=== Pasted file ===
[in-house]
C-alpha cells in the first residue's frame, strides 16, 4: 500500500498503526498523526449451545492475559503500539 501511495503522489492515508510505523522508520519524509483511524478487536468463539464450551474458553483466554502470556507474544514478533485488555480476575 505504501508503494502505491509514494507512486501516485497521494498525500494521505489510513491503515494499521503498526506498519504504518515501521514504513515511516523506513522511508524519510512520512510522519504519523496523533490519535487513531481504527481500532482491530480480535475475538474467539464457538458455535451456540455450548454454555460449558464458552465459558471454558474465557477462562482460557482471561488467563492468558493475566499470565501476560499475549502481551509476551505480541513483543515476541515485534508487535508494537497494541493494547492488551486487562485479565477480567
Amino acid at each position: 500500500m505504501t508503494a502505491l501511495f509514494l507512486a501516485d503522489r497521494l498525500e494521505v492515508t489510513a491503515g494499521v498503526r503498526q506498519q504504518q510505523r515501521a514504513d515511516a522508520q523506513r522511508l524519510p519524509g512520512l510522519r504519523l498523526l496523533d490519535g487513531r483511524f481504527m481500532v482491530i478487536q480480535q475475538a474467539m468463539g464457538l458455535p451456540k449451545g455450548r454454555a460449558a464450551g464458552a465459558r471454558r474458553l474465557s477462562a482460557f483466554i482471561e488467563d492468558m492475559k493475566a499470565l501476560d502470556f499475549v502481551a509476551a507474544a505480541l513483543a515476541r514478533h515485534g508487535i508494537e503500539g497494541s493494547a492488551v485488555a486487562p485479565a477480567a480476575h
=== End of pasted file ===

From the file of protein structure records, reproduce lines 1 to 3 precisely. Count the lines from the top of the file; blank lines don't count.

[in-house]
C-alpha cells in the first residue's frame, strides 16, 4: 500500500498503526498523526449451545492475559503500539 501511495503522489492515508510505523522508520519524509483511524478487536468463539464450551474458553483466554502470556507474544514478533485488555480476575 505504501508503494502505491509514494507512486501516485497521494498525500494521505489510513491503515494499521503498526506498519504504518515501521514504513515511516523506513522511508524519510512520512510522519504519523496523533490519535487513531481504527481500532482491530480480535475475538474467539464457538458455535451456540455450548454454555460449558464458552465459558471454558474465557477462562482460557482471561488467563492468558493475566499470565501476560499475549502481551509476551505480541513483543515476541515485534508487535508494537497494541493494547492488551486487562485479565477480567
Amino acid at each position: 500500500m505504501t508503494a502505491l501511495f509514494l507512486a501516485d503522489r497521494l498525500e494521505v492515508t489510513a491503515g494499521v498503526r503498526q506498519q504504518q510505523r515501521a514504513d515511516a522508520q523506513r522511508l524519510p519524509g512520512l510522519r504519523l498523526l496523533d490519535g487513531r483511524f481504527m481500532v482491530i478487536q480480535q475475538a474467539m468463539g464457538l458455535p451456540k449451545g455450548r454454555a460449558a464450551g464458552a465459558r471454558r474458553l474465557s477462562a482460557f483466554i482471561e488467563d492468558m492475559k493475566a499470565l501476560d502470556f499475549v502481551a509476551a507474544a505480541l513483543a515476541r514478533h515485534g508487535i508494537e503500539g497494541s493494547a492488551v485488555a486487562p485479565a477480567a480476575h